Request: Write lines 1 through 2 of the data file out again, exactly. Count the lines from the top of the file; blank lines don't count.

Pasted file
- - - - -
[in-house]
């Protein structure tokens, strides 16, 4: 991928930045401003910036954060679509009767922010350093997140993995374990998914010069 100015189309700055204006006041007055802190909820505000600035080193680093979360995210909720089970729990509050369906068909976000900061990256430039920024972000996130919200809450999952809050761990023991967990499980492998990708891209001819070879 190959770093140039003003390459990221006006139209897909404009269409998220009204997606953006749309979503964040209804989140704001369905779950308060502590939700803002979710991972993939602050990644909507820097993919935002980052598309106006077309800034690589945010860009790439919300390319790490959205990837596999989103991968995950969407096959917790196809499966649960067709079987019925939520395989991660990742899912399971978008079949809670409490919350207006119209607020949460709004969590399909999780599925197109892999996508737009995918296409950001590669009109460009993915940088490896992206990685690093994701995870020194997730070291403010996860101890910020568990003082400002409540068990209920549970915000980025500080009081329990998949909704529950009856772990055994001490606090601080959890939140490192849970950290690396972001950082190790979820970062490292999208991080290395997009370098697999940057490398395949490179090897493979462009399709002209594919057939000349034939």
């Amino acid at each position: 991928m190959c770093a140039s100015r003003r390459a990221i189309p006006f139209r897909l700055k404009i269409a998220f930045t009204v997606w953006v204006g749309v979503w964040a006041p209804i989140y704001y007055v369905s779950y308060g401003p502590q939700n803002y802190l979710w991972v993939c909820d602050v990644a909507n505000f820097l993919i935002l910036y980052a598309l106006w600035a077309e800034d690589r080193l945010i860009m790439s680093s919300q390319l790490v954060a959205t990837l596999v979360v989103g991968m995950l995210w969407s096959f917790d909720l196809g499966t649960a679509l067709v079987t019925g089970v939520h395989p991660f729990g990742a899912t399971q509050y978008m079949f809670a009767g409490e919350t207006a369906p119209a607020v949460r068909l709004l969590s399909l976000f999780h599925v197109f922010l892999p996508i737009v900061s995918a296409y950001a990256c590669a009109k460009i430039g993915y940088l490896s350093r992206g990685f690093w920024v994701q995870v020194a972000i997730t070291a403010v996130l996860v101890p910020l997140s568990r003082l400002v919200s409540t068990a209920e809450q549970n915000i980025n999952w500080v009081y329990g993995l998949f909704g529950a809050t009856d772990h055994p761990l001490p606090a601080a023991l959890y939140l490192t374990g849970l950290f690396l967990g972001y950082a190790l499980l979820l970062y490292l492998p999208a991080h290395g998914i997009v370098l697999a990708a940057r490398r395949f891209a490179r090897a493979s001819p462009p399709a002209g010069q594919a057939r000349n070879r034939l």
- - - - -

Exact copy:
[in-house]
């Protein structure tokens, strides 16, 4: 991928930045401003910036954060679509009767922010350093997140993995374990998914010069 100015189309700055204006006041007055802190909820505000600035080193680093979360995210909720089970729990509050369906068909976000900061990256430039920024972000996130919200809450999952809050761990023991967990499980492998990708891209001819070879 190959770093140039003003390459990221006006139209897909404009269409998220009204997606953006749309979503964040209804989140704001369905779950308060502590939700803002979710991972993939602050990644909507820097993919935002980052598309106006077309800034690589945010860009790439919300390319790490959205990837596999989103991968995950969407096959917790196809499966649960067709079987019925939520395989991660990742899912399971978008079949809670409490919350207006119209607020949460709004969590399909999780599925197109892999996508737009995918296409950001590669009109460009993915940088490896992206990685690093994701995870020194997730070291403010996860101890910020568990003082400002409540068990209920549970915000980025500080009081329990998949909704529950009856772990055994001490606090601080959890939140490192849970950290690396972001950082190790979820970062490292999208991080290395997009370098697999940057490398395949490179090897493979462009399709002209594919057939000349034939």